Zhijie Liu
    Department of Genetics, University of Georgia, Athens, GA 30602, USA
    Dev Biol 305:333-46. 2007
  7. pmc Specific expression of lacZ and cre recombinase in fetal thymic epithelial cells by multiplex gene targeting at the Foxn1 locus
    Julie Gordon
    Department of Genetics, University of Georgia, Athens, GA 30602, USA
    BMC Dev Biol 7:69. 2007
  8. pmc Increased thymus- and decreased parathyroid-fated organ domains in Splotch mutant embryos
    Ann V Griffith
    Department of Carcinogenesis, University of Texas MD Anderson Cancer Center, Science Park Research Division, Smithville, TX 78957, USA
    Dev Biol 327:216-27. 2009

Scientific Experts

  • NANCY R contact MANLEY
  • Julie Gordon
  • Zhijie Liu
  • Ann V Griffith
  • C Clare Blackburn
  • Seema R Patel
  • Billie A Moore-Scott
  • Beth J Kirby
  • Christopher S Kovacs
  • Lizhen Chen
  • Alison Farley
  • Kurt Engleka
  • Carla Carter
  • Aimee Iberg
  • Jonathan A Epstein
  • Ellen R Richie
  • Kim Cardenas
  • Shannon Yu
  • Farah Mahbub

Detail Information

Publications8

  1. pmc Thymus-associated parathyroid hormone has two cellular origins with distinct endocrine and immunological functions
    Zhijie Liu
    Department of Genetics, University of Georgia, Athens, Georgia, United States of America
    PLoS Genet 6:e1001251. 2010
    ....
  2. pmc Evidence for an early role for BMP4 signaling in thymus and parathyroid morphogenesis
    Julie Gordon
    Department of Genetics, University of Georgia, Athens, GA 30602, USA
    Dev Biol 339:141-54. 2010
    ....
  3. ncbi Structure and function of the thymic microenvironment
    Nancy Ruth Manley
    Department of Genetics, Coverdell Center, 500 DW Brooks Drive, University of Georgia, Athens, GA 30602, USA
    Front Biosci (Landmark Ed) 16:2461-77. 2011
    ..This review will summarize the current state of understanding of the composition and organization of thymic microenvironments and the mechanisms that promote their proper development and function...
  4. ncbi Differential expression of Sonic hedgehog along the anterior-posterior axis regulates patterning of pharyngeal pouch endoderm and pharyngeal endoderm-derived organs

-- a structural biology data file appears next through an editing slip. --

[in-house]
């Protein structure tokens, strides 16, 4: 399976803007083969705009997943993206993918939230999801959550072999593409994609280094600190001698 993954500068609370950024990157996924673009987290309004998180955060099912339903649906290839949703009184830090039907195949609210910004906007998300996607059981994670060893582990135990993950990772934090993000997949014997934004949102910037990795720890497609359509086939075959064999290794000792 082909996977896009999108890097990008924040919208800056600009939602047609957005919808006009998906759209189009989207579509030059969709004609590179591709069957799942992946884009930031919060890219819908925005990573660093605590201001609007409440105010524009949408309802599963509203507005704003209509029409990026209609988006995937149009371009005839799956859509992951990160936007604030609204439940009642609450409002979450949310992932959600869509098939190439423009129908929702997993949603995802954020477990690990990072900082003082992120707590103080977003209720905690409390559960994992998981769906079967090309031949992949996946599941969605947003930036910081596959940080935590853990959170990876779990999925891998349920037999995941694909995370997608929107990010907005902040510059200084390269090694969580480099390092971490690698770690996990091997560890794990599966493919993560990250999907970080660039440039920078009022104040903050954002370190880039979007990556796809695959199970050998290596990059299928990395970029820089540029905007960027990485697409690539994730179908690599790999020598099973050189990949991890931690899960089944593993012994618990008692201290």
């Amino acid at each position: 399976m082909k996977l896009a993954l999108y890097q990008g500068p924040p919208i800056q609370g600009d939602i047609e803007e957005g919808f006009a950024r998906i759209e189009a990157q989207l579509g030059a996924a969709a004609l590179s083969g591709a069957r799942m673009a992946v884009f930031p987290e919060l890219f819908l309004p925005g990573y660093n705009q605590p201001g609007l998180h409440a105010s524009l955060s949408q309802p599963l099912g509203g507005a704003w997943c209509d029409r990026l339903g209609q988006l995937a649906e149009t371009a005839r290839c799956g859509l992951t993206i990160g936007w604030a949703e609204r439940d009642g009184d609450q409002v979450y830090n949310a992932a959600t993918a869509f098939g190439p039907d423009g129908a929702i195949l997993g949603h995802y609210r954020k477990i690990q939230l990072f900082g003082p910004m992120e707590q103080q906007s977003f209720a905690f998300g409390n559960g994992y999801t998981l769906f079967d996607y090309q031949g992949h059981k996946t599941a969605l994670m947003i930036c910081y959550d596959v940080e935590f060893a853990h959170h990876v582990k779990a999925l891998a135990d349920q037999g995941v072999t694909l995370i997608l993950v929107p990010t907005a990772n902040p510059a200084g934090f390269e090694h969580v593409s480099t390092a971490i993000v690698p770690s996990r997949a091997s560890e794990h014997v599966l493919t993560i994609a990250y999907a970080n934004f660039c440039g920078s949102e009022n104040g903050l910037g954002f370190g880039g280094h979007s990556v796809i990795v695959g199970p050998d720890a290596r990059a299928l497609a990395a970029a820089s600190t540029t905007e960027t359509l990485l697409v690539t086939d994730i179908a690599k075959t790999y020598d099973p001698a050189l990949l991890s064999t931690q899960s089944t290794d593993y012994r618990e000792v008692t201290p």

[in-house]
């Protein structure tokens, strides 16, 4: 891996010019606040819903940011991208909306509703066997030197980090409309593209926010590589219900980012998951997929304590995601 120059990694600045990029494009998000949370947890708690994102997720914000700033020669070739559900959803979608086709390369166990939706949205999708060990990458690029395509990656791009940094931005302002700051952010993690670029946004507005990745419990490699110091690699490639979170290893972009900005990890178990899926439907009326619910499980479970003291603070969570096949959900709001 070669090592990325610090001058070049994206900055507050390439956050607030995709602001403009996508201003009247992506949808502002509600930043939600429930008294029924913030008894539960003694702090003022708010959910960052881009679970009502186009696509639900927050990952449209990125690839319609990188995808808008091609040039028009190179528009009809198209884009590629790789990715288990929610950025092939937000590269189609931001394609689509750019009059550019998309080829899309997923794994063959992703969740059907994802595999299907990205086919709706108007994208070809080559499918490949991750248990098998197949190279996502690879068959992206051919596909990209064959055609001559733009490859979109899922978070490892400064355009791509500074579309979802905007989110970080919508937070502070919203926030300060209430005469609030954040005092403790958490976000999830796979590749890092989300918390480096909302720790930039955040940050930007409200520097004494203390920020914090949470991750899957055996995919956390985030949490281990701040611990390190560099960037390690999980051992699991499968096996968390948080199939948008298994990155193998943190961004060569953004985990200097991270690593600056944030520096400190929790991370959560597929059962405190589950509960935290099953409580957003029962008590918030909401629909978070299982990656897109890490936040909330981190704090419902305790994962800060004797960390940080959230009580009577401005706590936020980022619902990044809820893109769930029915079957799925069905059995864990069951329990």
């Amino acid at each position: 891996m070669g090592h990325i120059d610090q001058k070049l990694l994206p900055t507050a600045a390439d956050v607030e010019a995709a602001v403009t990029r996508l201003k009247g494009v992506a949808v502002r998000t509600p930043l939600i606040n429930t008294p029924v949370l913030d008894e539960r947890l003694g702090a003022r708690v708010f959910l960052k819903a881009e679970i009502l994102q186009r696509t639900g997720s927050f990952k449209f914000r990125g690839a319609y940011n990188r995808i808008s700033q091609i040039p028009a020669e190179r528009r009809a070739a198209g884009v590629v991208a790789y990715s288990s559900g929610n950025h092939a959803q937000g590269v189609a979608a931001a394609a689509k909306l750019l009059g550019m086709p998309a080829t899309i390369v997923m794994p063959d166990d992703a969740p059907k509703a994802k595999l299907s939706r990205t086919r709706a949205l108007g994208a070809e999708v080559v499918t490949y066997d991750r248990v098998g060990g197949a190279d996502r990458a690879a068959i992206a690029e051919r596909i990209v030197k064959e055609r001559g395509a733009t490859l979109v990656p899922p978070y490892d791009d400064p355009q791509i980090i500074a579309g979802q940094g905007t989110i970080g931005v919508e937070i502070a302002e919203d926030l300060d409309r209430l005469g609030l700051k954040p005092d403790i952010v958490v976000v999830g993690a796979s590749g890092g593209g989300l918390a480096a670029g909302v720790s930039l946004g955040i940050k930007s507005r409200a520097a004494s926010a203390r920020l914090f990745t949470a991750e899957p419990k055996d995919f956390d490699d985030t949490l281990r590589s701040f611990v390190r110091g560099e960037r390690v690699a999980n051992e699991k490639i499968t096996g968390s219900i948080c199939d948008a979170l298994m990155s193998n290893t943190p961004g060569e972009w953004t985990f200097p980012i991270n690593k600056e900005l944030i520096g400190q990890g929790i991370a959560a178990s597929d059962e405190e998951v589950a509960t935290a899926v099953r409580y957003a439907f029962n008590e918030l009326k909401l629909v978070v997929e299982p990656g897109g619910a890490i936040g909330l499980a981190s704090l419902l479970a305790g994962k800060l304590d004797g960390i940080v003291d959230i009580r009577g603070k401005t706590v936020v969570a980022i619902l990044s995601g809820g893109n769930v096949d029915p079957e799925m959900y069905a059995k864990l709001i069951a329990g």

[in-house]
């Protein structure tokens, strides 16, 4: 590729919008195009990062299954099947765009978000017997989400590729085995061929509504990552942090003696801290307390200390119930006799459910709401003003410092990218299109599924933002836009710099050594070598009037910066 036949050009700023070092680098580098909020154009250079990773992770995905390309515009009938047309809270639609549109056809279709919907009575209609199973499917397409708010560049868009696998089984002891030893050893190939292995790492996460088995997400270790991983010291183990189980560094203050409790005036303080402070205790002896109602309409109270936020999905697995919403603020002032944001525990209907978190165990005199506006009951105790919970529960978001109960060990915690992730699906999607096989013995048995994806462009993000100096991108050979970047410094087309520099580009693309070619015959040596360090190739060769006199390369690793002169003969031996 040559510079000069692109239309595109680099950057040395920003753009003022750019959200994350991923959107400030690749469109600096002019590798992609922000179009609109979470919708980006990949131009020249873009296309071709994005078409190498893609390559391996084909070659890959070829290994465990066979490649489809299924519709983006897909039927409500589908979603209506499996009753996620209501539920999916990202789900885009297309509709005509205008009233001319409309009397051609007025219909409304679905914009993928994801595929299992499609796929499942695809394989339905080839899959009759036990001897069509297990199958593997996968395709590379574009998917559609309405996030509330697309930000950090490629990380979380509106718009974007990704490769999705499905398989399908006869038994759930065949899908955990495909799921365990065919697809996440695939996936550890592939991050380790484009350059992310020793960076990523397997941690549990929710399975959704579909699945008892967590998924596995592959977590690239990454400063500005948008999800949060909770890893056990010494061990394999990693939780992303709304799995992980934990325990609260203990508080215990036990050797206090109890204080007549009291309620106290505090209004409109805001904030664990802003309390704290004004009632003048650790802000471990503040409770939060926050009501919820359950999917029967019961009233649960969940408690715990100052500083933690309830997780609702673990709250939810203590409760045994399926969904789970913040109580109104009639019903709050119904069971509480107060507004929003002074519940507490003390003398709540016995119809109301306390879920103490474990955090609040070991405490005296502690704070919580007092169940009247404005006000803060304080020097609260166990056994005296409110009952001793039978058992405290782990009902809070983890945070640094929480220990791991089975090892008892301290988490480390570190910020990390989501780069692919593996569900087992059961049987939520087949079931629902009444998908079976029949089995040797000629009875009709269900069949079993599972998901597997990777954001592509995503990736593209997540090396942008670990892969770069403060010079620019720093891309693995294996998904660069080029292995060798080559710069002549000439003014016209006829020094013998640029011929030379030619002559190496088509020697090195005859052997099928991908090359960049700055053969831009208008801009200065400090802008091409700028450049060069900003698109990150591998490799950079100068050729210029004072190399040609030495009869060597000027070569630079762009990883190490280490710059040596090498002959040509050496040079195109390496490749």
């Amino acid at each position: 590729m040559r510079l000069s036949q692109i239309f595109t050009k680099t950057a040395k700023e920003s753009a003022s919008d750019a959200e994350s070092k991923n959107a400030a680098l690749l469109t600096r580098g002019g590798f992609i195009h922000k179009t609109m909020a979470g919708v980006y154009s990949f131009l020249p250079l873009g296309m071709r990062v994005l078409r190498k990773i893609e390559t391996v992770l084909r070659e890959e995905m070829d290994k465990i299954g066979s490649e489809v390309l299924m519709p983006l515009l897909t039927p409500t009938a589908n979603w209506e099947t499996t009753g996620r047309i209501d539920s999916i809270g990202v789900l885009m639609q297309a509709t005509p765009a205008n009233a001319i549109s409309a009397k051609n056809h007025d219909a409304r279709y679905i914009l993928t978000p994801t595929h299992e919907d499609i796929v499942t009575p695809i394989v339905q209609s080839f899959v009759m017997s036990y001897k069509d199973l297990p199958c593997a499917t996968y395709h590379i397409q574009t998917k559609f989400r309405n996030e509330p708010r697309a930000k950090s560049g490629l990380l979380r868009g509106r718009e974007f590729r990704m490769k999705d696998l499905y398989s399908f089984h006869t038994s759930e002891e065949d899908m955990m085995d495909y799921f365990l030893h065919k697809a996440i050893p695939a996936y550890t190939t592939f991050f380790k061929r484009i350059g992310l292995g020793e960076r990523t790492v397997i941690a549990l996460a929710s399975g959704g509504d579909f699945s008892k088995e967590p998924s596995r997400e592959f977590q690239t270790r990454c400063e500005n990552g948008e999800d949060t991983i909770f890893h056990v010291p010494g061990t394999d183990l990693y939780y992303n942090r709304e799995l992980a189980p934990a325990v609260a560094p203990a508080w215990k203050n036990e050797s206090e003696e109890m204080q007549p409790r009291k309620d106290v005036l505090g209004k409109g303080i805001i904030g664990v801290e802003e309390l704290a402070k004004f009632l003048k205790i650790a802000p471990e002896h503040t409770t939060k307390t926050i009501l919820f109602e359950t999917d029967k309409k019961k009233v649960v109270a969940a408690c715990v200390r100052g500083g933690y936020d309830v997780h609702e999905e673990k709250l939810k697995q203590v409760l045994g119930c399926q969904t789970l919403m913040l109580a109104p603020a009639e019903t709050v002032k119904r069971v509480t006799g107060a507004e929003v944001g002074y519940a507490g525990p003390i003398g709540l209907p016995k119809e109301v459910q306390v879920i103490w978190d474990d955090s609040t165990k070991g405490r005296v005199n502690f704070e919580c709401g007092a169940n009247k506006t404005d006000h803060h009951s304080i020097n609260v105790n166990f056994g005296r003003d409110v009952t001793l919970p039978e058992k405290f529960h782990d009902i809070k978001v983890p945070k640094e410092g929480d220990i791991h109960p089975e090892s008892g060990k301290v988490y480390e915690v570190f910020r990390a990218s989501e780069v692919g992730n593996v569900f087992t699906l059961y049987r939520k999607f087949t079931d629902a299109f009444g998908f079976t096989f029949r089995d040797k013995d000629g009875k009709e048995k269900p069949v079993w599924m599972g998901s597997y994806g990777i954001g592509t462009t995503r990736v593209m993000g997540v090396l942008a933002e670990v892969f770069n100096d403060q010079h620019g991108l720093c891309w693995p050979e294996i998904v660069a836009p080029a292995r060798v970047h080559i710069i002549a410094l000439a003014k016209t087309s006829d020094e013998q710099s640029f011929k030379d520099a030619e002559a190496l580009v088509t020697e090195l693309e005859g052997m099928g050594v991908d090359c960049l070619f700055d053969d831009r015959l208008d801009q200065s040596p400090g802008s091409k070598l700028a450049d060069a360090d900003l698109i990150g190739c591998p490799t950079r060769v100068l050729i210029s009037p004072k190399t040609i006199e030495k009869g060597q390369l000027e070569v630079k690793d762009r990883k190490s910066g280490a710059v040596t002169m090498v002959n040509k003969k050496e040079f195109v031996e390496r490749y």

Billie A Moore-Scott
    Institute for Molecular Medicine and Genetics, Medical College of Georgia, Augusta, GA 30912, USA
    Dev Biol 278:323-35. 2005
    ..Our data suggest that, as in the posterior gut endoderm, exclusion of Shh expression from developing primordia is required for the proper development of pharyngeal-derived organs...
  5. ncbi Bmp4 and Noggin expression during early thymus and parathyroid organogenesis
    Seema R Patel
    Department of Genetics, University of Georgia, Athens, GA 30602, USA
    Gene Expr Patterns 6:794-9. 2006
    ..This represents the first detailed study of Bmp4 and Noggin expression during the early stages of thymus and parathyroid organogenesis...
  6. pmc Gcm2 is required for the differentiation and survival of parathyroid precursor cells in the parathyroid/thymus primordia
    Zhijie Liu
    Department of Genetics, University of Georgia, Athens, GA 30602, USA
    Dev Biol 305:333-46. 2007
    ..These results suggest that Gcm2 is not required for pouch patterning or to establish the parathyroid domain, but is required for differentiation and subsequent survival of parathyroid cells...
  7. pmc Specific expression of lacZ and cre recombinase in fetal thymic epithelial cells by multiplex gene targeting at the Foxn1 locus
    Julie Gordon
    Department of Genetics, University of Georgia, Athens, GA 30602, USA
    BMC Dev Biol 7:69. 2007
    ..Since the Foxn1 gene is expressed in all presumptive TECs from the early stages of thymus organogenesis and broadly in the adult thymus, it is an ideal locus for driving gene expression in differentiating and mature TECs...
  8. pmc Increased thymus- and decreased parathyroid-fated organ domains in Splotch mutant embryos
    Ann V Griffith
    Department of Carcinogenesis, University of Texas MD Anderson Cancer Center, Science Park Research Division, Smithville, TX 78957, USA
    Dev Biol 327:216-27. 2009
    ....